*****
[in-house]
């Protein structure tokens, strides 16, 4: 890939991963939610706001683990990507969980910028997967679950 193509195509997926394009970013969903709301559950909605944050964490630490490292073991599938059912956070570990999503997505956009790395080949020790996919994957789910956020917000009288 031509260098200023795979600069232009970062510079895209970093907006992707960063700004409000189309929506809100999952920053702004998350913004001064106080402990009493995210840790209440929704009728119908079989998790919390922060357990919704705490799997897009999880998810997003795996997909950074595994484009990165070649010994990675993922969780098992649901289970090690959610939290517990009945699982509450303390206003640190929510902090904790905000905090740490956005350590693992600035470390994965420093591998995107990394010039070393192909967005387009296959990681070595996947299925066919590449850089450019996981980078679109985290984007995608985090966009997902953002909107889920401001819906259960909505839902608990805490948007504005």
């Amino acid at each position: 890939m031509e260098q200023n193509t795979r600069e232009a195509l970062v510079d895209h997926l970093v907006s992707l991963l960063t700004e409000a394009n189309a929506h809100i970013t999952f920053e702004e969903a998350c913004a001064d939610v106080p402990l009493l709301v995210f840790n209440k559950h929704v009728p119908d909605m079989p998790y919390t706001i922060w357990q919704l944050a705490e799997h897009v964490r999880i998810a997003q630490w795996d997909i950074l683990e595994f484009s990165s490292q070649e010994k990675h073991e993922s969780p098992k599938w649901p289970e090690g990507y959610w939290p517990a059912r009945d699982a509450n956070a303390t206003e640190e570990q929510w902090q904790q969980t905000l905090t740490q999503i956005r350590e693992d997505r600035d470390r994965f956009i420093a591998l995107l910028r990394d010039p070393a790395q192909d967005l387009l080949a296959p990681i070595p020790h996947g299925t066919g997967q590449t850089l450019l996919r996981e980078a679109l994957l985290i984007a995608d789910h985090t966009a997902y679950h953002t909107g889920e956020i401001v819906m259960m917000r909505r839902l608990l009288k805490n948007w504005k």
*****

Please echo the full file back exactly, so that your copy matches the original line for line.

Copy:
[in-house]
């Protein structure tokens, strides 16, 4: 890939991963939610706001683990990507969980910028997967679950 193509195509997926394009970013969903709301559950909605944050964490630490490292073991599938059912956070570990999503997505956009790395080949020790996919994957789910956020917000009288 031509260098200023795979600069232009970062510079895209970093907006992707960063700004409000189309929506809100999952920053702004998350913004001064106080402990009493995210840790209440929704009728119908079989998790919390922060357990919704705490799997897009999880998810997003795996997909950074595994484009990165070649010994990675993922969780098992649901289970090690959610939290517990009945699982509450303390206003640190929510902090904790905000905090740490956005350590693992600035470390994965420093591998995107990394010039070393192909967005387009296959990681070595996947299925066919590449850089450019996981980078679109985290984007995608985090966009997902953002909107889920401001819906259960909505839902608990805490948007504005």
């Amino acid at each position: 890939m031509e260098q200023n193509t795979r600069e232009a195509l970062v510079d895209h997926l970093v907006s992707l991963l960063t700004e409000a394009n189309a929506h809100i970013t999952f920053e702004e969903a998350c913004a001064d939610v106080p402990l009493l709301v995210f840790n209440k559950h929704v009728p119908d909605m079989p998790y919390t706001i922060w357990q919704l944050a705490e799997h897009v964490r999880i998810a997003q630490w795996d997909i950074l683990e595994f484009s990165s490292q070649e010994k990675h073991e993922s969780p098992k599938w649901p289970e090690g990507y959610w939290p517990a059912r009945d699982a509450n956070a303390t206003e640190e570990q929510w902090q904790q969980t905000l905090t740490q999503i956005r350590e693992d997505r600035d470390r994965f956009i420093a591998l995107l910028r990394d010039p070393a790395q192909d967005l387009l080949a296959p990681i070595p020790h996947g299925t066919g997967q590449t850089l450019l996919r996981e980078a679109l994957l985290i984007a995608d789910h985090t966009a997902y679950h953002t909107g889920e956020i401001v819906m259960m917000r909505r839902l608990l009288k805490n948007w504005k």